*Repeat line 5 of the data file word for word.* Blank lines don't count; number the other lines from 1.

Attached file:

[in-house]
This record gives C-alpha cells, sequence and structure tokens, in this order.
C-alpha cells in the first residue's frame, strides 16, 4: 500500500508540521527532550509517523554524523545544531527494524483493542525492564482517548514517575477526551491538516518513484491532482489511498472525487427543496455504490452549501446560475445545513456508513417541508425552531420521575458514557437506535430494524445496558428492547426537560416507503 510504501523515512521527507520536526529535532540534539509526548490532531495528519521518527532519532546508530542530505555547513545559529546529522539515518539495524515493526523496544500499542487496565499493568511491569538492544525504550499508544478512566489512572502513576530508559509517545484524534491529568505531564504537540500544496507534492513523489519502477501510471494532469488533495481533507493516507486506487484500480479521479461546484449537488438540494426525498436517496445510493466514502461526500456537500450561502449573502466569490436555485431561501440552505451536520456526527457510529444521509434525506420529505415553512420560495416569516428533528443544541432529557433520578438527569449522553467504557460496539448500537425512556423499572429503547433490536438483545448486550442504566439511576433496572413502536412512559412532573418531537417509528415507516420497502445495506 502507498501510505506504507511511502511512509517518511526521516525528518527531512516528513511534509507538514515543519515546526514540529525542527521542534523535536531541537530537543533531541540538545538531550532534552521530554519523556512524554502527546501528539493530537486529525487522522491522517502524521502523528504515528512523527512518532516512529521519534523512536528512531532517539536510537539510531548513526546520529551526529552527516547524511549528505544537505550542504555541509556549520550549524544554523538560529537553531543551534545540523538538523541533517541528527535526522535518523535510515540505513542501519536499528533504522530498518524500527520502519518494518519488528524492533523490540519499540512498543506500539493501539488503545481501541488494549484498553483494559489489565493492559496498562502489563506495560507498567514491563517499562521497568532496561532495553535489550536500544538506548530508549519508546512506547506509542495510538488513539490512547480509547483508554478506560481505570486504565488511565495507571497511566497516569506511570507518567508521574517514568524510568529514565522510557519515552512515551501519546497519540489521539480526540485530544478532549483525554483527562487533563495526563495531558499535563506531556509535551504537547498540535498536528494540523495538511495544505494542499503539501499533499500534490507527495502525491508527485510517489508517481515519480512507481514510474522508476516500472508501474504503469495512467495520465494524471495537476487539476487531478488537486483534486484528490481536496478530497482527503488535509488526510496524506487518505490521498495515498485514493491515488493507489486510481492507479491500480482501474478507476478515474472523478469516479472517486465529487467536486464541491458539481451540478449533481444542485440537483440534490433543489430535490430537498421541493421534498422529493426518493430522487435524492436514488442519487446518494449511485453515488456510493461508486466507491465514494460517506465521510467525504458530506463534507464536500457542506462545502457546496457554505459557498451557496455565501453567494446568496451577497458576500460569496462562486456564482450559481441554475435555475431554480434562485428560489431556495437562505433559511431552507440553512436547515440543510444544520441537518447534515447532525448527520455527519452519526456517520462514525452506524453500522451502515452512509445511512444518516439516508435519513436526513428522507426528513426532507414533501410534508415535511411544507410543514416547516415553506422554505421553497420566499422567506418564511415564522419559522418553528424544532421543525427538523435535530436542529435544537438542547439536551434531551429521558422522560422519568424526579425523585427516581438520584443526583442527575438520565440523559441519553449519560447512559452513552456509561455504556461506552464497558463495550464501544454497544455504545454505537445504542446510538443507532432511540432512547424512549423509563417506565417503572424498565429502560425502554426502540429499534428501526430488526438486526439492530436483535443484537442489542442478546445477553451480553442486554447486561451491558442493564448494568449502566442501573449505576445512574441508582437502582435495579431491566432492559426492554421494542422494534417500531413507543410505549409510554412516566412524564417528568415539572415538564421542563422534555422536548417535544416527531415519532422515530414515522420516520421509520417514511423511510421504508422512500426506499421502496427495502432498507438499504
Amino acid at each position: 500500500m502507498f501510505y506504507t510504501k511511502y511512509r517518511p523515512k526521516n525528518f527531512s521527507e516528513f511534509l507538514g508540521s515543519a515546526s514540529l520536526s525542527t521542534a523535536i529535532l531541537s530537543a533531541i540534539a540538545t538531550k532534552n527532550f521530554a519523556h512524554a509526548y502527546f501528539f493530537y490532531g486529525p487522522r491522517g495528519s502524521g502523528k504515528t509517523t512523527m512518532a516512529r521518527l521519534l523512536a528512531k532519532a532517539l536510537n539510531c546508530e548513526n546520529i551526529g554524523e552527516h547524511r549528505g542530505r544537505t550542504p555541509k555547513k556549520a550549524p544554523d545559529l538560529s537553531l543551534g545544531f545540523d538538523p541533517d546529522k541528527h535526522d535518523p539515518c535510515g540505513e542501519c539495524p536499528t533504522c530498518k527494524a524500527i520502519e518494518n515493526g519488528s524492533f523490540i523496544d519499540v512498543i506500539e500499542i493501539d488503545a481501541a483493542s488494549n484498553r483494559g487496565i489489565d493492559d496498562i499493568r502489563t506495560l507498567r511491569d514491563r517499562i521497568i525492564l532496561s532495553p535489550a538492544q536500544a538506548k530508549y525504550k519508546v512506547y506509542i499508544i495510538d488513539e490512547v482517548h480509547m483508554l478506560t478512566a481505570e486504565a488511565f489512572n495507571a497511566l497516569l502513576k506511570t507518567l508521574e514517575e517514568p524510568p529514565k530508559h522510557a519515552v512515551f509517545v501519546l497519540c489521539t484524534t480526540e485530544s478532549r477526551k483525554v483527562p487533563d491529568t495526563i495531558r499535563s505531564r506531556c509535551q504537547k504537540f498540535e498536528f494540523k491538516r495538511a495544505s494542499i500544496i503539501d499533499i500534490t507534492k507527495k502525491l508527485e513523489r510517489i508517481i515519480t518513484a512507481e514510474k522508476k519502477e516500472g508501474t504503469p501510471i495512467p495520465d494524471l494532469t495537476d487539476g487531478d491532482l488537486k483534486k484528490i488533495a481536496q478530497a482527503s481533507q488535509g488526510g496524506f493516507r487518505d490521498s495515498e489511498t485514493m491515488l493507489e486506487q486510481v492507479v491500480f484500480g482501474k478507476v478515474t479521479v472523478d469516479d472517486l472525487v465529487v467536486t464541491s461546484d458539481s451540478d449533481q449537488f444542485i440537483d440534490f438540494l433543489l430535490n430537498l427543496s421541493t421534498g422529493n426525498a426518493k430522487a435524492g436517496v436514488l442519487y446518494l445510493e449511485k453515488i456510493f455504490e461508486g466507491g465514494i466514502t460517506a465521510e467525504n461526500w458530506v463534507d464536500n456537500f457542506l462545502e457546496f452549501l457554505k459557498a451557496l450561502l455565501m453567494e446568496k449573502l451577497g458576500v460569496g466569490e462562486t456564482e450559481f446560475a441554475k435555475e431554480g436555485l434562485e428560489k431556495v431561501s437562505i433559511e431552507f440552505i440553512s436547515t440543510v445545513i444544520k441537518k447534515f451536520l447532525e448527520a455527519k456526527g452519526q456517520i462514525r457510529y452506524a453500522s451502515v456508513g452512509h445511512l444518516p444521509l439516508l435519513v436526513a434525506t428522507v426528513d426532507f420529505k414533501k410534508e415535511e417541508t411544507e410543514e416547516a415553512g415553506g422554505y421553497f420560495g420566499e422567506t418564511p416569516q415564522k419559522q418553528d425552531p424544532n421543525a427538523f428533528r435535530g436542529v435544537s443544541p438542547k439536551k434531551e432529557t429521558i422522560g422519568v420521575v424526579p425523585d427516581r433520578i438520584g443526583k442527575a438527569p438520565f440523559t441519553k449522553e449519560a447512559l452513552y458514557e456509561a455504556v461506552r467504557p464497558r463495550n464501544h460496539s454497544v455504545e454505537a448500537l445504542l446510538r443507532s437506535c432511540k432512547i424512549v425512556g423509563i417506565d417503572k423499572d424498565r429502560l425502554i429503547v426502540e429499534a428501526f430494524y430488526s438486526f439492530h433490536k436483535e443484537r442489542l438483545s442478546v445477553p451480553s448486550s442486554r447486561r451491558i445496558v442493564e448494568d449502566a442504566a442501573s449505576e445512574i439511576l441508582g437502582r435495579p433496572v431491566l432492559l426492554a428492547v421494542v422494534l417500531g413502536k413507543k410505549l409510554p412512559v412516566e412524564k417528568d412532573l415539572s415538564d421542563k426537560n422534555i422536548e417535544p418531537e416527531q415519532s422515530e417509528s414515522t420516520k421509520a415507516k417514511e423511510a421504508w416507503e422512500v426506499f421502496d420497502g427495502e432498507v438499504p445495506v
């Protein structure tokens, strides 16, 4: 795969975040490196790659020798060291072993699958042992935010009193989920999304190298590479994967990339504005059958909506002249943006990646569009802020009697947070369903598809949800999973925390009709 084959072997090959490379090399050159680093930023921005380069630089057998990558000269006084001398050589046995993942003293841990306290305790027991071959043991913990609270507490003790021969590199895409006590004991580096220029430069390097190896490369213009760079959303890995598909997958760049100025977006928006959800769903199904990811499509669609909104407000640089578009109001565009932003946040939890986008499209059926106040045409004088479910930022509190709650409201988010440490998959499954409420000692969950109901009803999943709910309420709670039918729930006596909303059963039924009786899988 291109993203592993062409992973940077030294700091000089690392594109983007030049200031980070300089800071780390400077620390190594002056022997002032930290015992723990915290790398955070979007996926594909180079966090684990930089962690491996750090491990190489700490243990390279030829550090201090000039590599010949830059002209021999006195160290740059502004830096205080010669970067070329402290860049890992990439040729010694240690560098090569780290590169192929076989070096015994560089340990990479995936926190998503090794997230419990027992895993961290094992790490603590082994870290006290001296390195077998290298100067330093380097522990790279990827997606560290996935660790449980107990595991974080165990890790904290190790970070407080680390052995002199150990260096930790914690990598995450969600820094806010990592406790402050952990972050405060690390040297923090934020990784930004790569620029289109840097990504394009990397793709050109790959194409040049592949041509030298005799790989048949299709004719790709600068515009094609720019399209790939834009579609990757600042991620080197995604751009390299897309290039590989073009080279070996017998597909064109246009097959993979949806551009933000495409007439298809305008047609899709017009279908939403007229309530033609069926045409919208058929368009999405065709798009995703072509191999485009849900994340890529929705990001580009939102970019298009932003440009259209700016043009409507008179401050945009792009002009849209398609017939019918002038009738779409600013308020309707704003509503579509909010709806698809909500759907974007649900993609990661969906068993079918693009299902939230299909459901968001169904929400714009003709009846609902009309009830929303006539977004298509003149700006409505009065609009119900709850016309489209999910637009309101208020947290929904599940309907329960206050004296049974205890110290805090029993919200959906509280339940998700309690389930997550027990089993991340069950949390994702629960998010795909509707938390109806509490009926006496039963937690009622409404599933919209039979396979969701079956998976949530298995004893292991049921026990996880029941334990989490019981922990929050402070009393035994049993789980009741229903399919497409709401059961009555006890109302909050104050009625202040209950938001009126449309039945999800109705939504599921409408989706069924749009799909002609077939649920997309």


């Protein structure tokens, strides 16, 4: 795969975040490196790659020798060291072993699958042992935010009193989920999304190298590479994967990339504005059958909506002249943006990646569009802020009697947070369903598809949800999973925390009709 084959072997090959490379090399050159680093930023921005380069630089057998990558000269006084001398050589046995993942003293841990306290305790027991071959043991913990609270507490003790021969590199895409006590004991580096220029430069390097190896490369213009760079959303890995598909997958760049100025977006928006959800769903199904990811499509669609909104407000640089578009109001565009932003946040939890986008499209059926106040045409004088479910930022509190709650409201988010440490998959499954409420000692969950109901009803999943709910309420709670039918729930006596909303059963039924009786899988 291109993203592993062409992973940077030294700091000089690392594109983007030049200031980070300089800071780390400077620390190594002056022997002032930290015992723990915290790398955070979007996926594909180079966090684990930089962690491996750090491990190489700490243990390279030829550090201090000039590599010949830059002209021999006195160290740059502004830096205080010669970067070329402290860049890992990439040729010694240690560098090569780290590169192929076989070096015994560089340990990479995936926190998503090794997230419990027992895993961290094992790490603590082994870290006290001296390195077998290298100067330093380097522990790279990827997606560290996935660790449980107990595991974080165990890790904290190790970070407080680390052995002199150990260096930790914690990598995450969600820094806010990592406790402050952990972050405060690390040297923090934020990784930004790569620029289109840097990504394009990397793709050109790959194409040049592949041509030298005799790989048949299709004719790709600068515009094609720019399209790939834009579609990757600042991620080197995604751009390299897309290039590989073009080279070996017998597909064109246009097959993979949806551009933000495409007439298809305008047609899709017009279908939403007229309530033609069926045409919208058929368009999405065709798009995703072509191999485009849900994340890529929705990001580009939102970019298009932003440009259209700016043009409507008179401050945009792009002009849209398609017939019918002038009738779409600013308020309707704003509503579509909010709806698809909500759907974007649900993609990661969906068993079918693009299902939230299909459901968001169904929400714009003709009846609902009309009830929303006539977004298509003149700006409505009065609009119900709850016309489209999910637009309101208020947290929904599940309907329960206050004296049974205890110290805090029993919200959906509280339940998700309690389930997550027990089993991340069950949390994702629960998010795909509707938390109806509490009926006496039963937690009622409404599933919209039979396979969701079956998976949530298995004893292991049921026990996880029941334990989490019981922990929050402070009393035994049993789980009741229903399919497409709401059961009555006890109302909050104050009625202040209950938001009126449309039945999800109705939504599921409408989706069924749009799909002609077939649920997309």